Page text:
HOOKED describes how drug companies commonly engage in "evergreening"--finding ways to renew or extend the patent on a profitable drug that is about to go off-patent and become available generically at a much lower price. Sometimes this involves the belated "discovery" of a "new" drug that is supposedly superior to the old one when in fact the new drug is only a minor chemical variant of the old molecule (such as the substitution of Nexium for Prilosec). In other instances the action is in the courtrooms rather than the lab, when companies simply file nuisance lawsuits against all the generic makers for patent infringement, hoping simply to delay the generics' entry into the market.
Joining the voices condemning evergreening and related patent shenanigans is Brian Druker, the scientist (at Oregon Health and Science University) generally given the major credit for the discovery of the cancer drug, Gleevic (or Glivic outside the U.S.), which ushered in a new generation of less-toxic "designer" anti-cancer drugs.
Druker reviews the history of the development of Gleevic, noting that it involved an extended collaboration between academic and industry scientists. He recalls also how the drug developers had to overcome continued skepticism about the value of their discovery. (His story is rather at odds with the standard Pharma history of the same events. The Pharma side now seems not to recall how skeptical the money managers were, and also believe that almost all the major discoveries were made by in-house industry scientists.)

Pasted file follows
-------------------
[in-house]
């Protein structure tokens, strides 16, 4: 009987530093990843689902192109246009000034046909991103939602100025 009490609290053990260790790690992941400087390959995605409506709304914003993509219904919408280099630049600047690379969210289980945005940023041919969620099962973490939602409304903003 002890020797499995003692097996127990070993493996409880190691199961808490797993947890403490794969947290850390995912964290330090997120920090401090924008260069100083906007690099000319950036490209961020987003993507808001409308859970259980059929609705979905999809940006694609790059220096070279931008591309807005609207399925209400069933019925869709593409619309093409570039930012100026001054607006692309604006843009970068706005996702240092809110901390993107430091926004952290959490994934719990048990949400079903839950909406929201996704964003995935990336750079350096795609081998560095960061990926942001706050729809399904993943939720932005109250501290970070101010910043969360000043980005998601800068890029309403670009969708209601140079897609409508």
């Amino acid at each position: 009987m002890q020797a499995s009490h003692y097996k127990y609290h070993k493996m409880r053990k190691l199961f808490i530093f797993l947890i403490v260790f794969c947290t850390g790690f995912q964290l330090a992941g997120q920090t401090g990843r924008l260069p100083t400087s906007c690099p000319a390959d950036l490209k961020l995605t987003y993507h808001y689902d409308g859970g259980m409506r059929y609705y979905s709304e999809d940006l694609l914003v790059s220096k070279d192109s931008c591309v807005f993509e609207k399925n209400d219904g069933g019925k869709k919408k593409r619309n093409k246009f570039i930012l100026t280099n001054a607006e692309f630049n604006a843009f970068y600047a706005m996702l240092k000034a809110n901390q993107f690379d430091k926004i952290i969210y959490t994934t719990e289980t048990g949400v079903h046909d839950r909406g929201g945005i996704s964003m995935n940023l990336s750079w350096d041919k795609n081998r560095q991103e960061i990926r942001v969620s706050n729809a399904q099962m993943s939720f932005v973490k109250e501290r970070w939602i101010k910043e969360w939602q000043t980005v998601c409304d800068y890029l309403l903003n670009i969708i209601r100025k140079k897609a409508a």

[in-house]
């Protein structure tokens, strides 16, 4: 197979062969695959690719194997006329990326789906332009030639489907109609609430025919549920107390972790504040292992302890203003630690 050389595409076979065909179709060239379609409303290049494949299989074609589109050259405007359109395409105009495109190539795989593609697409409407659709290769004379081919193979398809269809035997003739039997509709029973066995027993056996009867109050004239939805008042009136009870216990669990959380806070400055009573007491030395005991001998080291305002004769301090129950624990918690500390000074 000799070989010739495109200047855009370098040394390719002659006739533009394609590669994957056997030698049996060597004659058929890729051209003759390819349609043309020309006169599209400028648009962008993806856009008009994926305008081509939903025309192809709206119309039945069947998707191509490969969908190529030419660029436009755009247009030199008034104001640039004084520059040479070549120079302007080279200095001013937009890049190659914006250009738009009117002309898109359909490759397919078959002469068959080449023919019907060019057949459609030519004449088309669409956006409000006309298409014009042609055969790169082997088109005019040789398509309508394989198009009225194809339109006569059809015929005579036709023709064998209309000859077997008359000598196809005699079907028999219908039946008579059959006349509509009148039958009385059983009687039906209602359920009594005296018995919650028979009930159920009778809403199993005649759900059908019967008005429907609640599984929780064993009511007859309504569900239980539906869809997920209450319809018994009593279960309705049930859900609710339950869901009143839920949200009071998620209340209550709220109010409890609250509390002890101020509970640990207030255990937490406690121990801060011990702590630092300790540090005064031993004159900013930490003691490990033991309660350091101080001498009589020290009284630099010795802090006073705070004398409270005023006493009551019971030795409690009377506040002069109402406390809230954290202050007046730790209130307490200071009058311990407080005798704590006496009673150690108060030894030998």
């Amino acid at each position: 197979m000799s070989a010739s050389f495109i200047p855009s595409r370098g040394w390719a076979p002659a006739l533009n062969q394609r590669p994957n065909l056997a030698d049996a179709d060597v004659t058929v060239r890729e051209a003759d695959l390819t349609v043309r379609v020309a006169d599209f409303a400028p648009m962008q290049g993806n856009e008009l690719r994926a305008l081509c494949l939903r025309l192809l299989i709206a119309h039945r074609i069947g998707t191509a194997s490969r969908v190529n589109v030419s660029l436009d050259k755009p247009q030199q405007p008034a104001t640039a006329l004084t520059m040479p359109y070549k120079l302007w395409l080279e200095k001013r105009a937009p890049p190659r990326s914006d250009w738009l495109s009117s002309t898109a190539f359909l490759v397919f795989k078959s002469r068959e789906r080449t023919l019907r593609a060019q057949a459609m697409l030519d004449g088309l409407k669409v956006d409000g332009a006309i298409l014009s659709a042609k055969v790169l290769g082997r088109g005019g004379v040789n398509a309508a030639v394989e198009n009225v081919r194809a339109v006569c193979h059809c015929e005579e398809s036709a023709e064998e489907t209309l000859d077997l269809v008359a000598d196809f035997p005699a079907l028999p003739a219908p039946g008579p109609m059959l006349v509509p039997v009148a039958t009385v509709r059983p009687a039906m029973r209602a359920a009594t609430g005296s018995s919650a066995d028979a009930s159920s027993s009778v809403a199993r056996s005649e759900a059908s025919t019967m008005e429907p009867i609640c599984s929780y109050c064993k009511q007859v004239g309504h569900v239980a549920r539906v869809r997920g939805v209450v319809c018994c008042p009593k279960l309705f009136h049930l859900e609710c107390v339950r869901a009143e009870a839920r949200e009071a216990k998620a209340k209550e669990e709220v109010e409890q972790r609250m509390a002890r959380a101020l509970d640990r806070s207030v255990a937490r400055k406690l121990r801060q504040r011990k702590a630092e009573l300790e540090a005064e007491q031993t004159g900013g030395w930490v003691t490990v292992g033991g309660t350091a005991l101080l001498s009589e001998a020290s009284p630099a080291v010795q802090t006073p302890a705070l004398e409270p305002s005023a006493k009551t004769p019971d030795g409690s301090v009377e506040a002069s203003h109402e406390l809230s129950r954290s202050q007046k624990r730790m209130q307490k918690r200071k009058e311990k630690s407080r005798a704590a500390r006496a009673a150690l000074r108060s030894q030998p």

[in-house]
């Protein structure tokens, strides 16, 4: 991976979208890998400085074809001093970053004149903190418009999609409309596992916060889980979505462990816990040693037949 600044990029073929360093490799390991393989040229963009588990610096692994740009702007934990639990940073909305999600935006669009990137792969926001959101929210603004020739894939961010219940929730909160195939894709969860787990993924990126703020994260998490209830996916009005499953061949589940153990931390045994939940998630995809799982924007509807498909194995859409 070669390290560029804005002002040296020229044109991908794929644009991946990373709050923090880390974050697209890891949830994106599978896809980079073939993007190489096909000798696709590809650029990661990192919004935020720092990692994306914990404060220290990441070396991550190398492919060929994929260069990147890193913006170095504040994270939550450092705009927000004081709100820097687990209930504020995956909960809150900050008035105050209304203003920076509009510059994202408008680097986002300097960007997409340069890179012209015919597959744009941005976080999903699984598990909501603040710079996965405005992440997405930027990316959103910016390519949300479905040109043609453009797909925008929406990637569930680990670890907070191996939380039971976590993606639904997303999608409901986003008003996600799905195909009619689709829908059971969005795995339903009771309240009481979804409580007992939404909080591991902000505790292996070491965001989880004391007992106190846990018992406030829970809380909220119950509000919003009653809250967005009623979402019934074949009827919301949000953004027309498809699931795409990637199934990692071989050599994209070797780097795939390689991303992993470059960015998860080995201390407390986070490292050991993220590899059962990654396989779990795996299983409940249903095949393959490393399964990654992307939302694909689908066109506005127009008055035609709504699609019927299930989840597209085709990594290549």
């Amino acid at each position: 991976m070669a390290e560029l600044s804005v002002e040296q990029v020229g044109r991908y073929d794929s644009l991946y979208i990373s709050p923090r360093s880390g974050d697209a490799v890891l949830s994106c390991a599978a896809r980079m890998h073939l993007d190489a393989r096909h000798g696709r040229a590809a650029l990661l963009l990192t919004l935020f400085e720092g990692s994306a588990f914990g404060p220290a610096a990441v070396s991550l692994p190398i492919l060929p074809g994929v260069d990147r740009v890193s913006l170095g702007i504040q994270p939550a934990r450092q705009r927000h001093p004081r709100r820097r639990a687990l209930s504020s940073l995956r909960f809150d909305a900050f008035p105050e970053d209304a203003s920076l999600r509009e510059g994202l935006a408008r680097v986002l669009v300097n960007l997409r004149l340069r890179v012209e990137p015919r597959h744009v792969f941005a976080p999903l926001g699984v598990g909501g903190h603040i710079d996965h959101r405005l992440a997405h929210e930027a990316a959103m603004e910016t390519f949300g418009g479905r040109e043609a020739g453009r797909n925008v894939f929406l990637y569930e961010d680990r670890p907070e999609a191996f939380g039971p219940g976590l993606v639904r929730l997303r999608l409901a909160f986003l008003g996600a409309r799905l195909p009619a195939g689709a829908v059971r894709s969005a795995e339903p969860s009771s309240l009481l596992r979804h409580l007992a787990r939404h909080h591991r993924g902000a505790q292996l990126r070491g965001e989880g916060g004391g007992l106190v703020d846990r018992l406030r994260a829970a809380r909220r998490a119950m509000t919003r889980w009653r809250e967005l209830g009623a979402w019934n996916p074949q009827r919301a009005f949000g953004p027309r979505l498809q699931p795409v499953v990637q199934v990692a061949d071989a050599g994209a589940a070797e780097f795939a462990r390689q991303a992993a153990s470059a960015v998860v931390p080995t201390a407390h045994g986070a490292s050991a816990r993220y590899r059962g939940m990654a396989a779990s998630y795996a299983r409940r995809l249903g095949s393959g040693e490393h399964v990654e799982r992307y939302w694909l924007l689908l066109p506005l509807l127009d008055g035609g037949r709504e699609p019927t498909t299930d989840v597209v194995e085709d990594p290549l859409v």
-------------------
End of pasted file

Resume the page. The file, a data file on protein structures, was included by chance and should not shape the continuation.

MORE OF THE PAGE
Druker goes on to complain about the high price now being charged for Gleevic or Glivic. (HOOKED explains how the price chosen had nothing to do with the actual cost of producing the drug, and was for all intents and purposes simply what the market would bear. Within a year or so Gleeevic sales reimbursed its maker, Novartis, for all the costs of research and development.) He complains about the games played with patents and monopolies that result in these high drug prices, that put needed drugs outside the reach of too many patients. He argues that he and his fellow scientists never planned to discover important new treatments for dread diseases like cancer, just to see the drug priced so high as to be unavailable to so many.
In HOOKED, Gleevic is presented as a showcase industry success story. It's a genuinely novel drug, based on a novel biochemical concept, that produced near-magical results in its early trials for patients with a couple of relatively rare sorts of cancer. Further experience with the drug appears to date to have confirmed both its effectiveness and its low side-effect profile--a huge breakthrough in cancer chemotherapy. So, if one wanted to pat the drug industry on the back, it is hard to find a better case to do so than Gleevic. It is therefore especially sad to see even this "wonder" drug drawing this severe criticism, and for good reason.
Druker B. Don't abuse patents: scientists. http://www.livemint.com/Articles/PrintArticle.aspx